Having trouble getting your copy right? Try doing it three times. Yesterday I happened to mention on Twitter that the “write three versions” trick wasn’t working for me, which prompted another writer to thank me for the idea. That’s when I remembered that – as far as I know – I invented this technique, which is why other people won’t have heard of it.
It’s simple. Say you’re writing a leaflet about a new musical cat-flap. You keep drafting and re-drafting but the copy just won’t sparkle. So you choose three different approaches, as wildly different as you can. Maybe Version A is about the sheer joyous fun of being able to welcome your cat home with a range of different songs. Version B is about responsibility: doesn’t your pet deserve the best? Isn’t that blast of Beethoven just as important as the flea treatment or the kibble? Version C might be about keeping up with the Joneses, or it might be written in wacky verse form, or it might hark back to the reader’s imaginary 1950s childhood when you could drink ginger beer straight out of the river and every cat-flap was musical.
Sometimes, especially if your brief was a bit vague, you might show the client all three versions and ask which they prefer. That’ll give you a steer for future drafts. (Sometimes, even better, they’ll love one of the versions and won’t want to change a thing.)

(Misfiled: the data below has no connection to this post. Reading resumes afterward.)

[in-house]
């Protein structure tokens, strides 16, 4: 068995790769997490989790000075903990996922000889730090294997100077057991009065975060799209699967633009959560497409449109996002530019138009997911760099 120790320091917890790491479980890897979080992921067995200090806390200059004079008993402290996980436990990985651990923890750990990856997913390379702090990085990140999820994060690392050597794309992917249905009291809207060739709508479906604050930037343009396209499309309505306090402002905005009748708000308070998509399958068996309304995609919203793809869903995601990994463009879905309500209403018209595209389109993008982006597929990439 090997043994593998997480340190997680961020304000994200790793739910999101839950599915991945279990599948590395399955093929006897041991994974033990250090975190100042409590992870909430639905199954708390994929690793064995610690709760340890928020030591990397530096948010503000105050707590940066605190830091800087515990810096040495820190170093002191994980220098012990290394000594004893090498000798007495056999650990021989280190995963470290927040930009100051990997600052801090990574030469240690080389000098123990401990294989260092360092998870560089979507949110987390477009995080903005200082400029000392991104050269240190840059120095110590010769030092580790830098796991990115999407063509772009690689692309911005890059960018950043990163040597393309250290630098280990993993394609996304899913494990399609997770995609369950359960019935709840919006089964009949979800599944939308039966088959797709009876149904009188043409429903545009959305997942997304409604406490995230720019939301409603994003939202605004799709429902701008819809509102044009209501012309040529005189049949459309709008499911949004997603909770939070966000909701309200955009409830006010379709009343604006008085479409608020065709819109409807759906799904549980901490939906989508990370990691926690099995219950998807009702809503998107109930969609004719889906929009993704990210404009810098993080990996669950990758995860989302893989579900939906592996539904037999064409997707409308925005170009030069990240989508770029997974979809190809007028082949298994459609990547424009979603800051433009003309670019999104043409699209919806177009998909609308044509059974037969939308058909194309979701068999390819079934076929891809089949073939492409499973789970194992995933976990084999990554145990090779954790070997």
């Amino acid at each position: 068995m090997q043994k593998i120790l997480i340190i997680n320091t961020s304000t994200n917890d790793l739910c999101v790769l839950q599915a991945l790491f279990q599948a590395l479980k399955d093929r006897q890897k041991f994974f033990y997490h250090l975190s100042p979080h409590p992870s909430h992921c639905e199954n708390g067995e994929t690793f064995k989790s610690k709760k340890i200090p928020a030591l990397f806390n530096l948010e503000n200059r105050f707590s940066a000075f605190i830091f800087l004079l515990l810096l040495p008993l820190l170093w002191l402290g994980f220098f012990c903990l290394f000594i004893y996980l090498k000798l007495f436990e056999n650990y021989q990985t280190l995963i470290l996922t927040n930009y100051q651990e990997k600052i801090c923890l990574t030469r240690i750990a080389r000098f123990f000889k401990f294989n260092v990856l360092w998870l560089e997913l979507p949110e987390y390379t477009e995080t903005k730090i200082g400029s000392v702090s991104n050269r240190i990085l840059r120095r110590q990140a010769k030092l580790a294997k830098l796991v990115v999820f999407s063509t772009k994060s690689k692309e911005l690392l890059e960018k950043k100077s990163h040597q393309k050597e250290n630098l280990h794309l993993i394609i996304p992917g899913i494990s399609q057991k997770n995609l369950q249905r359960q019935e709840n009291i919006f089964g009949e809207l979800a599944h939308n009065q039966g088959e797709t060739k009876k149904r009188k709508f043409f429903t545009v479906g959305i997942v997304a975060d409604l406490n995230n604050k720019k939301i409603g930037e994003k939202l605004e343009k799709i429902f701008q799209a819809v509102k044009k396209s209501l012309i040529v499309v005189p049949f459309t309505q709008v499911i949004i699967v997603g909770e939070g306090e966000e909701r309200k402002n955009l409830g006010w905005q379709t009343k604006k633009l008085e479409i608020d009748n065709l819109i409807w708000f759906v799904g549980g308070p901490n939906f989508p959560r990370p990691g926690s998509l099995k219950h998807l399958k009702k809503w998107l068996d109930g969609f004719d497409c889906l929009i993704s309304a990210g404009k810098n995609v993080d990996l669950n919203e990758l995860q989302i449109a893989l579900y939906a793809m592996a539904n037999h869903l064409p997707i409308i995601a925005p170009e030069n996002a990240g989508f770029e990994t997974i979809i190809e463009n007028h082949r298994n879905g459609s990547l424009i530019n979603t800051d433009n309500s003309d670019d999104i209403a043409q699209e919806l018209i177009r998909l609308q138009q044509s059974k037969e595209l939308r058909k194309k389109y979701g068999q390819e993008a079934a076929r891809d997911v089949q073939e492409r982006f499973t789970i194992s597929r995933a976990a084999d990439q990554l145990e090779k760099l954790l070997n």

Other times, your three-way treatment helps you to find some middle ground and write some copy incorporating all those elements. You get to cherry-pick the best bits from everything you’ve done so far. That stuff about the neighbours yowling with envy can go in right after the solemn appeal-to-sense-of-duty. Suddenly, it’s all gold. (That is, until the client tells you that the leaflet is being translated for the German-speaking market, and your pun about “making an entrance” won’t work any more, so can you please just stick to listing the features of Die Musikkatzenklappe?)
Why is this tip trivial? Because we get our word “trivia” from the Latin for the place where three ways meet, a crossroads. The prize for working fast and not taking yourself too seriously is getting to explore lots of different routes.